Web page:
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Time for your weekly movie news update!  Below you’ll find a slew of sentences meant to provide a brief glimpse of what’s been going on over the past week in movieland.  If something leaves you desperate for more info, then my advice is to do a little extra research on one or all of the following fantastic sites:  Latino Review, Dark Horizons, Ain’t It Cool News, CHUD and/or JoBlo.  Read on!

The Magic Mike sequel has reportedly been given the title of Magic Mike XXL.  It’s expected to be directed by Greg Jacobs (Wind Chill) later this year.

Ice Cube is said to be looking at doing another Barbershop movie.

Corey Stoll (House Of Cards) is expected to join the cast of Ant-Man.  Evangeline Lilly has officially signed on.

Mel Gibson may star in Blood Father, which is said to follow an ex-con trying to protect his teenage daughter from people trying to kill her.

Ridley Scott’s untitled 2016 film is now officially Prometheus 2.  Michael Green (Green Lantern) has been hired to pen the script.

The director of the Scarface reboot is Pablo Larrain (No).  No word yet on a cast for the film.

Adam Sandler, Kevin James, Josh Gad, and Peter Dinklage have signed on to star in Chris Columbus’ Pixels.  The film will reportedly follow four champion arcade gamers who are called into action to help save the world.

Kevin Costner recently noted that he has an idea for a four-film Western series.

Exodus is now set to be called Exodus: Gods And Kings.

Rumor has it that Frank Darabont is working on a new Indiana Jones entry.  There’s also talk about Disney rebooting the series with a new actor as Indy.

Dayo Okeniyi (The Hunger Games) has landed the role of Danny Dyson (son of SkyNet creator Miles Dyson) in Terminator: Genesis.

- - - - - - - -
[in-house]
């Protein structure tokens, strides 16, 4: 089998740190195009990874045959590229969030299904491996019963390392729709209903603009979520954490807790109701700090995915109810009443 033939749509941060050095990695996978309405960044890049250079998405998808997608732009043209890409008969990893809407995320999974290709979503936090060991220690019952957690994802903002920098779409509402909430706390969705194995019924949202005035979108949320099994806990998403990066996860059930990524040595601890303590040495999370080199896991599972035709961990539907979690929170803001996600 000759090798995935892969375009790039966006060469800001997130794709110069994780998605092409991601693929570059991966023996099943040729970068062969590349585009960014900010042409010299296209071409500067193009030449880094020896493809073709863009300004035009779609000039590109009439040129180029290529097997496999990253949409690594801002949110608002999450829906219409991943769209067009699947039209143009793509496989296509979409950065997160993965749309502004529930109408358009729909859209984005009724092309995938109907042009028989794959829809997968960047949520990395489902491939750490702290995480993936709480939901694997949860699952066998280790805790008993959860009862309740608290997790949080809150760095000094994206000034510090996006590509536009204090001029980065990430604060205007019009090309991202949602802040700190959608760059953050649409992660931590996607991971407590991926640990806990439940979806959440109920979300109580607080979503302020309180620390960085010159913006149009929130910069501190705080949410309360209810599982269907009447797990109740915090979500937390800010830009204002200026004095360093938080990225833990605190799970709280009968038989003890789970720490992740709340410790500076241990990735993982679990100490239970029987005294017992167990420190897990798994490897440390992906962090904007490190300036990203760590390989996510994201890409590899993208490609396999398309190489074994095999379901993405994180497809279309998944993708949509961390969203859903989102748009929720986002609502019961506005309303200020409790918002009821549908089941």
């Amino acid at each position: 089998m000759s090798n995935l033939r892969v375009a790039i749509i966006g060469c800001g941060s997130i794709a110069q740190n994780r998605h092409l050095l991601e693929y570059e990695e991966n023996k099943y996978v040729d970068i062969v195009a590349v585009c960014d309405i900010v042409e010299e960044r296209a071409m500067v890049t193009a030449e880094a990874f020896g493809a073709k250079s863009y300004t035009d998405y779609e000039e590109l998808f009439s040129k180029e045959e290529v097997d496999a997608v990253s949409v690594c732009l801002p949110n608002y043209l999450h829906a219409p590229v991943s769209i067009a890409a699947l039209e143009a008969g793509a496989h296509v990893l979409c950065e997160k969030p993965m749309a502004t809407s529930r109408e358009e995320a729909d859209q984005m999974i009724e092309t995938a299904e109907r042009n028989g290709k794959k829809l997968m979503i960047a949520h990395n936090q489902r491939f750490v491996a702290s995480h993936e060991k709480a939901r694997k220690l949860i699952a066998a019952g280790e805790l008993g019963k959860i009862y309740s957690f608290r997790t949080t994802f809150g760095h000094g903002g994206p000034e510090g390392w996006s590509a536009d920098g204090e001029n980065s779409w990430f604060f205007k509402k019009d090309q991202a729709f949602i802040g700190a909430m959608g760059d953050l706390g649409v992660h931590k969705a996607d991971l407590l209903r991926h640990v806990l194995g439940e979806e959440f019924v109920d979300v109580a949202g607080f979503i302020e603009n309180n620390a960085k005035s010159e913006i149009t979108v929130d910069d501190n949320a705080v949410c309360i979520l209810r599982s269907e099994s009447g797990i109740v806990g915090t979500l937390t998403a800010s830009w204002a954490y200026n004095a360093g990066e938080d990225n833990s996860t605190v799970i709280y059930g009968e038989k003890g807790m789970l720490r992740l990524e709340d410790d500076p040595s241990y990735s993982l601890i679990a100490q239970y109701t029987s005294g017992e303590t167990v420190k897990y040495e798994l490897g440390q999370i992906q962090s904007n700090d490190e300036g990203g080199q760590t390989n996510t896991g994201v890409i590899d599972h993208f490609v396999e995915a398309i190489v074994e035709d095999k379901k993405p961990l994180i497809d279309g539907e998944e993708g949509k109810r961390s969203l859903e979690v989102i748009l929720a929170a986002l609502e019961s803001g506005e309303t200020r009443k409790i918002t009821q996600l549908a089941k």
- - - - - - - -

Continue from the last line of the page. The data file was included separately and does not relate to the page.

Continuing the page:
Alan Tudyk and Tyler Labine let it slip that they’ve begun working on a sequel to Tucker And Dale Vs Evil.

Chris Evans says he will quit acting and focus on directing once his Marvel contract is up.

Broken Lizard’s Jay Chandrasekhar is reportedly working on a new Cheech And Chong script.

Producer Jerry Bruckheimer says he is still developing Top Gun 2.

Pierce Brosnan has joined the cast of The Expendables 4.

Chris Pratt and Anna Faris are set to star in the comedy Vacation Friends.

This Week’s Notable Trailers

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Movie Breakdown: Cheap Thrills (Noah)

March 27, 2014

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People are doing traditional-style reviews all over the web, so we decided to try something different.  In each “breakdown” we’ll take a look at what a film’s marketing lead us to believe, how the movie actually played, and then what we learned from it all.  Read on!

The Impression:

If it’s released by Drafthouse Films, which it is, it’s going to be weird and quite possibly very, very good.

The Reality: